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Russia's Central Bank Holds Rates, Sees Inflation Falling in Medium-Term

The Russian Central Bank left its key interest rate on hold at a regular meeting on Friday, signaling a dovish shift in policy which may mean that a recent cycle of rate hikes is over.

Speaking at a news conference after the rate decision, Central Bank governor Elvira Nabiullina said that the bank sees no need to raise rates at present as inflation is on track to fall over the medium term.

"Despite the fact that in the short term inflation will exceed an annualized 7 percent, the current level of the key rate is consistent with the objective of reducing inflation to the 4 percent target in the medium term without creating a risk of excessive cooling of the economy," Nabiullina told journalists.

But the uncharacteristically dovish stance also suggests the bank is reacting to concerns about ebbing economic growth as Western sanctions over the Ukraine crisis bite, as well as political pressure not to tighten policy further.

In an annual monetary policy strategy document also published on Friday, the bank said it sees Western sanctions over Ukraine having a "prolonged" impact that would curtail economic growth next year.

The decision keeps the bank's central policy rate, the one-week minimum auction repo rate, at 8 percent, and was broadly expected.

"Nabiullina is clearly worried on the growth front," Standard Bank analyst Tim Ash commented. "She highlights the CBR's assumption that geopolitical risks will remain elevated for some time, and that even the existing sanctions will weigh on the economy for some time."

"I sense an unwillingness to further hike rates."

Ivan Tchakarov, Citi's chief Russia economist, said that the bank's statement accompanying its rate decision "strikes us as less hawkish than expected."

"This less forceful rendition of the Central Bank's recent hawkish views may have been at least driven partly by the continuing evidence of policy friction at the highest level," he added.

Following three rate hikes this year which have pushed the key lending rate to its highest level since 2009, the government's patience with tight monetary policy is wearing thin.

The ruble plunged to a new record low of 37.90 against the dollar on Friday — although it was unclear to what extent the Central Bank decision to hold rates had any impact.

The ruble has been sinking, along with other emerging market currencies and the oil price, on fears that the U.S. Federal Reserve may soon raise rates.

Benoit Anne, emerging market strategy head at Societe Generale, said that only a huge rate hike in Russia would have been able to arrest the ruble's slide, making Friday's hold decision unsurprising.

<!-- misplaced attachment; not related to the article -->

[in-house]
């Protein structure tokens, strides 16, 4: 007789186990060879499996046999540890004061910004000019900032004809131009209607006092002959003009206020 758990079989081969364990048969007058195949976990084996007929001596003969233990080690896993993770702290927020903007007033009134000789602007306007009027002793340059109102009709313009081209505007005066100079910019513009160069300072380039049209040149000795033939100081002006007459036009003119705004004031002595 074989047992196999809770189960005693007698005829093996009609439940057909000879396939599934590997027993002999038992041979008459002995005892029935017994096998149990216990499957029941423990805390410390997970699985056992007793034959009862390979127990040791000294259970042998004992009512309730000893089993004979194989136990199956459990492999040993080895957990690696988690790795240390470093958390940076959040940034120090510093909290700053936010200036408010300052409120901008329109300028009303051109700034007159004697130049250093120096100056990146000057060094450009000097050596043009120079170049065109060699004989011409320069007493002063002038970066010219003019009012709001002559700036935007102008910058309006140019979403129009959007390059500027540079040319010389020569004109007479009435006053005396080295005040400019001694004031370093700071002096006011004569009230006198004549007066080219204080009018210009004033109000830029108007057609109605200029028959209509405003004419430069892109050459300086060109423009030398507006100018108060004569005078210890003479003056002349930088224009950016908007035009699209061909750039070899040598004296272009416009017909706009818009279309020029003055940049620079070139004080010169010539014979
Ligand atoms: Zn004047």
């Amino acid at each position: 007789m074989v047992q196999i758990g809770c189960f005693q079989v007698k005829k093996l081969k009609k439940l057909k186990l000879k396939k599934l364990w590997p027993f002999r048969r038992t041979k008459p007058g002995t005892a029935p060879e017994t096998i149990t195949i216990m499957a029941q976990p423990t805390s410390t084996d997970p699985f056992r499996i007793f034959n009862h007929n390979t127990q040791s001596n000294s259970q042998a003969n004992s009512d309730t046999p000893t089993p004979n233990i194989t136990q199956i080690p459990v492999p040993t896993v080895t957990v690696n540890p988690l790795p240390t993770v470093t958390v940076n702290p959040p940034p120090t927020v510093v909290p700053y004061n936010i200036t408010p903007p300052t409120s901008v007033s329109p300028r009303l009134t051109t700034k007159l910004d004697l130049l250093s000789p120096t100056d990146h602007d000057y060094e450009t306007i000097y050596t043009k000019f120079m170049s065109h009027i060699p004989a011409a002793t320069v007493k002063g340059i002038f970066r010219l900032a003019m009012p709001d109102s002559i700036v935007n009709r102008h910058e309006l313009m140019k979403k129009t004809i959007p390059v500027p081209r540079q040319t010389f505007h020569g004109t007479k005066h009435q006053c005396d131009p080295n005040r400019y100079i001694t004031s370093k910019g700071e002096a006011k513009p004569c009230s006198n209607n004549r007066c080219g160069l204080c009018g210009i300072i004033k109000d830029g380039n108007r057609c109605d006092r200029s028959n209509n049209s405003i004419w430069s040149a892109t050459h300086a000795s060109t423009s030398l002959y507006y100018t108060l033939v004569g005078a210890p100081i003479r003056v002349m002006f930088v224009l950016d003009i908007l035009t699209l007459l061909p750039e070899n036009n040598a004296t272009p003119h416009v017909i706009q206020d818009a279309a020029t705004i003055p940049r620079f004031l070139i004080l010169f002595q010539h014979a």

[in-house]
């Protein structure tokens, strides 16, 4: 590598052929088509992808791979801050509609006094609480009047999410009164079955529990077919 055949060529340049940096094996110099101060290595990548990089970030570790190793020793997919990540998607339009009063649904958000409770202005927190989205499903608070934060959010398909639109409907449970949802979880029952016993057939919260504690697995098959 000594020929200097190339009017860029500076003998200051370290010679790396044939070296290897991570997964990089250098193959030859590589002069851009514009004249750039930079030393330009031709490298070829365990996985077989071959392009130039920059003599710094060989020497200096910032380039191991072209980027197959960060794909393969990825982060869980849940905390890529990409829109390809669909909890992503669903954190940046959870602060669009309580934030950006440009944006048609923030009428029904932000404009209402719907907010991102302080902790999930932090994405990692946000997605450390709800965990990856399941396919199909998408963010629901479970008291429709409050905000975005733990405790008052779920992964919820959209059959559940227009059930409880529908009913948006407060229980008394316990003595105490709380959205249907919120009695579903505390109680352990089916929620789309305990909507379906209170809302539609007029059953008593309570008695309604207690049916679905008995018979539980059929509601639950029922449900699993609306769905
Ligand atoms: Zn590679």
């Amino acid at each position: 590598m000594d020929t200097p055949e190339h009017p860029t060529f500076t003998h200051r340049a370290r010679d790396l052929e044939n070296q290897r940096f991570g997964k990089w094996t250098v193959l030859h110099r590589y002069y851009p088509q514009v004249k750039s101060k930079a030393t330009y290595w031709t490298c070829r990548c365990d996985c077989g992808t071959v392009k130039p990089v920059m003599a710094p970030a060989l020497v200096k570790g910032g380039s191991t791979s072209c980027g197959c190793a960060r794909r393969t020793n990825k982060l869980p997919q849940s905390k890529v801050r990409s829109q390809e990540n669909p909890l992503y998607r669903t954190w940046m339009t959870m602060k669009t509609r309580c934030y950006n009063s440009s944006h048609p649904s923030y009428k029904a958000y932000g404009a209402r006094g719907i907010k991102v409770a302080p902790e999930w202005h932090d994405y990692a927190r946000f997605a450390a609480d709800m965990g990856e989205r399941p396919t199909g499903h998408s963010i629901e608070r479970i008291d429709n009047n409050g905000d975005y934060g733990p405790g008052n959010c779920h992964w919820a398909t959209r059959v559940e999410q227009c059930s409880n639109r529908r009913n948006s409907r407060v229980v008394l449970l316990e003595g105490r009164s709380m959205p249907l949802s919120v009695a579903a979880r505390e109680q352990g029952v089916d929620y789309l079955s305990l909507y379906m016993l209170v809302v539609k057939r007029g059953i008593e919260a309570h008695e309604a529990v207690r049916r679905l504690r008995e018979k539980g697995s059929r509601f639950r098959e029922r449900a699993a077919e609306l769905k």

"A moderate hike would be a total waste of effort with zero chance to help stabilize the currency," he commented in a note.

Sticking to Line

In its statement, the bank continued to emphasize inflation goals rather than economic growth concerns — sticking to its previous line that Russia's severe economic slowdown is the result of "structural" factors outside the bank's control.

But shifts in the bank's position are evident. It has essentially abandoned this year's 5 percent inflation target, as well as a wider range of 3.5 to 6.5 percent allowed under the bank's rules, following a sweeping ban on Western food imports adopted last month in retaliation for Western sanctions.

Inflation is instead likely to exceed 7 percent because of an "aggravation of geopolitical tensions, the imposition of external trade restrictions and the impact of these developments on the ruble exchange rate dynamics," the bank said.

Nabiullina told journalists the import ban would add about 0.8 percentage points to the inflation rate by the end of this year, rising to a maximum of 1.5 percentage points by the middle of 2015.

Despite this boost, the bank said that it intends to stick to aggressive inflation targets for the next two years.

In its annual strategy document, the bank reiterated that its 2016 deadline for meeting the 4 percent medium-term target remains intact.

The bank also reiterated next year's inflation target of 4.5 percent, although its inflation forecast was slightly higher at 4.5 to 5.0 percent.

Notwithstanding its continued focus on inflation goals, the bank's language on economic growth was gloomier than usual, describing growth as "anaemic."

It attributed this mainly to structural factors lowering output potential, but also anticipated a small shortfall in demand below the economy's potential, which would help lower inflation.

Despite anticipating a protracted impact from Western sanctions, the bank expected a gradual recovery next year as the external political situation normalizes.

It projected gross domestic product growth at 0.4 percent this year and 0.9 to 1.1 percent in 2015.

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